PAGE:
Type 1 diabetesAvoiding complications
Diabetes can increase your risk of getting other health problems.
Problems won't start immediately, but constant high blood glucose levels can lead to:
- heart disease and stroke
- foot and circulation problems
- sight problems and blindness
- pain and loss of feeling (nerve damage)
- kidney problems
Keeping stable blood sugar levels, going to your diabetes appointments and doing a diabetes course is the best way to lower your risk of getting health problems.
Getting your heart checked
You should have your blood cholesterol (fats) and blood pressure checked at least once a year.
If you smoke, you should stop. Diabetes makes the effects of smoking on your heart worse.
Loss of feeling
Diabetes can damage your nerves (neuropathy), causing:
- pain or tingling
- problems with sex
- constipation or diarrhoea
Let your GP or diabetes nurse know if you notice any changes like these. Early treatment can prevent nerve damage getting worse.
Looking after your feet
Diabetes can reduce the blood supply to your feet and cause a loss of feeling.
This means foot injuries don't heal well and you may not notice if your foot is sore or injured. This can lead to ulcers and infections.
Simple things are important, like:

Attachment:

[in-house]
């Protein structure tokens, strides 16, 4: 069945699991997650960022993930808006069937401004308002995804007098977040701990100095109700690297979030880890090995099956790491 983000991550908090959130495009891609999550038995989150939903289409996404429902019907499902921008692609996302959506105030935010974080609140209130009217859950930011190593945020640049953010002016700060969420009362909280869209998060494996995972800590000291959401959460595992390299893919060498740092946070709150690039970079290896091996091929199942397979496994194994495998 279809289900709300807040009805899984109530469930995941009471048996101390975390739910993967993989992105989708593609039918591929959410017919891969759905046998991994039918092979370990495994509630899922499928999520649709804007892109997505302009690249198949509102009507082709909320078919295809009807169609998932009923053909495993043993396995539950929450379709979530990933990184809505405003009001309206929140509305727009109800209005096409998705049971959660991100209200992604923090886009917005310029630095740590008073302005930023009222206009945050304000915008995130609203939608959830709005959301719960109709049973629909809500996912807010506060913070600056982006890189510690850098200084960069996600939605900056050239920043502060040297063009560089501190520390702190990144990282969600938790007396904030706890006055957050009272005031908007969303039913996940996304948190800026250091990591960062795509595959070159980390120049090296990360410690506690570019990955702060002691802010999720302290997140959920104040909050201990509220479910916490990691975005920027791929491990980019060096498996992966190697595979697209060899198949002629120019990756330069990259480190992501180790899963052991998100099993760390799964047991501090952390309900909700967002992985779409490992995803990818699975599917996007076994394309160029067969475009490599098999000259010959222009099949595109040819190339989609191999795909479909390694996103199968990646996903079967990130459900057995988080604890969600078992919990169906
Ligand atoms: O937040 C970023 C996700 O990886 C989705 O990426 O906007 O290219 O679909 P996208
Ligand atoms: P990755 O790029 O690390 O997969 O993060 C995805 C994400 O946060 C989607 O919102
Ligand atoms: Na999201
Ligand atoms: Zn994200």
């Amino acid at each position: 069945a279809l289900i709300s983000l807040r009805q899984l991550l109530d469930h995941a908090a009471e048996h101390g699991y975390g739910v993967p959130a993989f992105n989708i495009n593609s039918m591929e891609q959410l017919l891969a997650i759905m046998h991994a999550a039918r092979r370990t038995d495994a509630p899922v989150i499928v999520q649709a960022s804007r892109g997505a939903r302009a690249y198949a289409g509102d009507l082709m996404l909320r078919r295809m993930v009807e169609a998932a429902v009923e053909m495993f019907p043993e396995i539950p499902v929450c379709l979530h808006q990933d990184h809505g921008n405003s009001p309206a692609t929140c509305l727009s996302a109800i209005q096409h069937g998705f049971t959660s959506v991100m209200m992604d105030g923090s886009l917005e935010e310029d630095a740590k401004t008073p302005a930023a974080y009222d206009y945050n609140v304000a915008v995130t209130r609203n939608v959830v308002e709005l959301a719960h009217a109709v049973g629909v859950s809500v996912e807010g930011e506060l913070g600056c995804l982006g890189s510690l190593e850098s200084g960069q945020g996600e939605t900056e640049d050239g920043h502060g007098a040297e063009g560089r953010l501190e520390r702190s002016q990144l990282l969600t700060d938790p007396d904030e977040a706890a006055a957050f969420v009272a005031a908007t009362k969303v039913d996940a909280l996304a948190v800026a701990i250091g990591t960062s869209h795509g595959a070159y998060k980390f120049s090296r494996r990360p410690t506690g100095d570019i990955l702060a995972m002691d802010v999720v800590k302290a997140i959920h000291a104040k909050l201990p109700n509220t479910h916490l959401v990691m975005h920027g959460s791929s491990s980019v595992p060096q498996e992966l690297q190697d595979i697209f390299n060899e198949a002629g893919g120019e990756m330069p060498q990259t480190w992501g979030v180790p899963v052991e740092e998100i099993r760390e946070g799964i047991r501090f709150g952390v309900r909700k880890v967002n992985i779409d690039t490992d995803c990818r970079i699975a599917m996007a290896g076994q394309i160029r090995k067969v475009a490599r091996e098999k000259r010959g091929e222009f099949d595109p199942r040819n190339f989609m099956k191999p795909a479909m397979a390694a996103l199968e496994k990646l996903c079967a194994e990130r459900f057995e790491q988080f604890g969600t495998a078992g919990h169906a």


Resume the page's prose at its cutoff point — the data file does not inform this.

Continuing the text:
- keeping your feet clean and dry to avoid infection
- trying not to go barefoot outside to avoid cuts and grazes
- wearing shoes that fit well
Check your feet every day and speak to your GP or diabetes nurse if you notice any changes like:
- cuts, cracks or blisters
- pain or tingling
- numb feet
Diabetes UK has advice on how to check your feet.
Your feet should also be checked every year by your diabetes nurse or a foot specialist.
Checking your eyes
Diabetes can damage the blood vessels in your eyes, which can cause sight problems (diabetic retinopathy) and blindness.
Your eyes should be checked every year. It's called diabetic eye screening. This is different from an eye test that checks your eyesight.
Eye screening finds damage before it affects your sight. Diabetic eye disease can be treated and prevented, so it's important to go to eye screening appointments.
Speak to your GP immediately if you notice changes to your sight, including:
- blurred vision, especially at night
- shapes floating in your vision (floaters)
- sensitivity to light
Page last reviewed: 14/05/2018
Next review due: 14/05/2021